Charging time for electric bikes could be just minutes with new battery findings

A breakthrough in solid state battery technology discovered by a Japanese university could reduce charging times for electric bikes to just minutes.

Zero DS/R Black Forest

Researchers at a Japanese university have discovered a breakthrough in solid state battery technology which combats the primary issue with this kind of battery, and could mean the charging time for electric bikes will be significantly reduced.

Using lithium in batteries is something quite common, and lithium-ion batteries are the standard for electric bikes and cars by 2023, and have been for a while. However, there are flaws to lithium batteries, and many of those come from the liquid-state of the electrolytes used.

So, the solution is clear: use solid electrolytes instead. This is where the ‘solid state’ term comes from for solid state batteries, but these also have a problem compared to their liquid-form counterparts. 

When lithium ions flow from one electrode of the battery to another in a solid state battery, this action causes an expansion or shrinking of the electrode itself, compromising the structure of the battery. Continued use and the completion of many charge-discharge cycles results in damage to the electrode, and therefore to the battery in general, which cannot be overcome and the battery’s performance and quality begin to decline until it eventually fails completely.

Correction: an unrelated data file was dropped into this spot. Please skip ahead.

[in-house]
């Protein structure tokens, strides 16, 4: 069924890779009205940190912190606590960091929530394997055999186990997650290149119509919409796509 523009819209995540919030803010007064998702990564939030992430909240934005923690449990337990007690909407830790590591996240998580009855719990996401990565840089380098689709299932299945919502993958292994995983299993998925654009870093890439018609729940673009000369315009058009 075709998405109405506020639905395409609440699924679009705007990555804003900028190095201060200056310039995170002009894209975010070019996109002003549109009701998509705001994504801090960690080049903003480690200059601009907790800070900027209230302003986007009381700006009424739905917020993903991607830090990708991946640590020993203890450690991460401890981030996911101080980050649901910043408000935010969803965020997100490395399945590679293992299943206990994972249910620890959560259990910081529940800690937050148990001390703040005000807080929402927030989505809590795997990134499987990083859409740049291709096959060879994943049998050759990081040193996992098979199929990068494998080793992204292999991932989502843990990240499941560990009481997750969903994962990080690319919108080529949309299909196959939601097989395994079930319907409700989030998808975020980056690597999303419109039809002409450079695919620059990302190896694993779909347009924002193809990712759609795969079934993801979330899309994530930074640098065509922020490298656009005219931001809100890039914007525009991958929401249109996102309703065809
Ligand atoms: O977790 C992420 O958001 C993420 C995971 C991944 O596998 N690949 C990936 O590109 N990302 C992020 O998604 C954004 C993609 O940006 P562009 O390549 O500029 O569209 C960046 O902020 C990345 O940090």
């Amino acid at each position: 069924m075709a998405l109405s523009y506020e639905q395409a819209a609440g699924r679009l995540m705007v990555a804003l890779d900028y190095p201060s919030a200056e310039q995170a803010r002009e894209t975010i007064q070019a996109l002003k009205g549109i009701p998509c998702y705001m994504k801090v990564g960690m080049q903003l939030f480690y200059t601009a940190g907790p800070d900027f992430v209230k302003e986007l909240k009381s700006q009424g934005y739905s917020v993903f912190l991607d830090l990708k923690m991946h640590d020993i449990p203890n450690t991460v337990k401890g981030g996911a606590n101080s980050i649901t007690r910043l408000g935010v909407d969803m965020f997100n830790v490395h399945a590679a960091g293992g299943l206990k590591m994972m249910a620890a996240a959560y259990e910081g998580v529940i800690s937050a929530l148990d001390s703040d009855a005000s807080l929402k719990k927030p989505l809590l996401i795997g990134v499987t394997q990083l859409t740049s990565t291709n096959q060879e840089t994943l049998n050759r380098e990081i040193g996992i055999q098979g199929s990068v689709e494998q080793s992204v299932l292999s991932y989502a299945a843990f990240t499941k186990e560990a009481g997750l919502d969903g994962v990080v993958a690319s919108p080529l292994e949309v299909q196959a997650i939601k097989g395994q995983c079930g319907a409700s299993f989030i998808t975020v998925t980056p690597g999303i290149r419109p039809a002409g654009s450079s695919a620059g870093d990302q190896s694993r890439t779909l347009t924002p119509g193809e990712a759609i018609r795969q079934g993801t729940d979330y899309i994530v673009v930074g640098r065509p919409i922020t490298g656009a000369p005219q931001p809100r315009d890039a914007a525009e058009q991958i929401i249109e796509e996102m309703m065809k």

The positive point about solid state batteries is that they can offer the same capacity of a liquid state battery but with smaller electrodes, and can be charged much more quickly.

Finding a solution to the structural issues presented by the solid state battery when conducting the basic role of a battery would therefore be an important discovery, and researchers at the Yokohama National University  in Japan think they have discovered - at least the beginnings of - such a solution.

Using a positive electrode made of lithium titanate and lithium vanadium dioxide, the researchers have found that the vanadium in the material is able to take the place of the lithium when it leaves the electrode. The vanadium has a repulsive effect to the oxygen, meaning that it is able to counteract the shrinking of the electrode when the electrode ‘delithiates’ (when the lithium leaves).

Further, the battery showed a capacity of 300mAh/g, which did not degrade over 400 cycles. The University of New South Wales in Sydney, Australia (whose Associate Professor Neeraj Sharma co-authored the research paper), described this as “remarkable capacity.”

The researchers claim that this technology could see batteries in electric vehicles be charged in minutes. However, it is still very much in a prototype phase, and work still needs to be done on optimising the chemical balance of the electrode in order to minimise the (negligible but not non-existent) structural instability.

(The full paper can be found on the journal, Nature Materials, but a subscription to the journal is required to read more than the abstract, of course.)

2021 KTM 1290 Super Adventure R Review | Green lane machine!

2021 KTM 1290 Super Adventure R Review | Green lane machine!